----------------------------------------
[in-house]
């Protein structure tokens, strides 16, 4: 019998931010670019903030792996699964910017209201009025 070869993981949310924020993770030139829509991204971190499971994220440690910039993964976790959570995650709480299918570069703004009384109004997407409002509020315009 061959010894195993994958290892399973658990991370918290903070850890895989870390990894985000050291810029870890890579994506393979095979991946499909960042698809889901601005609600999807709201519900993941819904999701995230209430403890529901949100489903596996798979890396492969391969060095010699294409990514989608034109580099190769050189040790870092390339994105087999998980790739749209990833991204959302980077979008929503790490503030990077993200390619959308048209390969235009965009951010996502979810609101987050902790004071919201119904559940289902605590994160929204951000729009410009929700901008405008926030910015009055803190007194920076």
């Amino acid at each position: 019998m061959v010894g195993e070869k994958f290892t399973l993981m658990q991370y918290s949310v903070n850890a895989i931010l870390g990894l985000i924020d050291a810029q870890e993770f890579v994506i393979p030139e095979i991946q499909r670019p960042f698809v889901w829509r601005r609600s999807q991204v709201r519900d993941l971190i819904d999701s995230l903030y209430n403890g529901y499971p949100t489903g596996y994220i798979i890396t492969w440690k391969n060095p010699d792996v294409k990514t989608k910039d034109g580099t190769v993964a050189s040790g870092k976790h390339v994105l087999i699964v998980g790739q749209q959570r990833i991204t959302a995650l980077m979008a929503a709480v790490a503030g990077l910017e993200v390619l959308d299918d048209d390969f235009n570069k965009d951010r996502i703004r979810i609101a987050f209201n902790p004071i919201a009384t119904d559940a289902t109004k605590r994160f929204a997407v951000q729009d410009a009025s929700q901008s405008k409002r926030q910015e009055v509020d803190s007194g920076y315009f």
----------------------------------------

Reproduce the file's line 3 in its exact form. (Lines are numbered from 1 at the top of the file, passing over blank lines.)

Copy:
């Amino acid at each position: 019998m061959v010894g195993e070869k994958f290892t399973l993981m658990q991370y918290s949310v903070n850890a895989i931010l870390g990894l985000i924020d050291a810029q870890e993770f890579v994506i393979p030139e095979i991946q499909r670019p960042f698809v889901w829509r601005r609600s999807q991204v709201r519900d993941l971190i819904d999701s995230l903030y209430n403890g529901y499971p949100t489903g596996y994220i798979i890396t492969w440690k391969n060095p010699d792996v294409k990514t989608k910039d034109g580099t190769v993964a050189s040790g870092k976790h390339v994105l087999i699964v998980g790739q749209q959570r990833i991204t959302a995650l980077m979008a929503a709480v790490a503030g990077l910017e993200v390619l959308d299918d048209d390969f235009n570069k965009d951010r996502i703004r979810i609101a987050f209201n902790p004071i919201a009384t119904d559940a289902t109004k605590r994160f929204a997407v951000q729009d410009a009025s929700q901008s405008k409002r926030q910015e009055v509020d803190s007194g920076y315009f």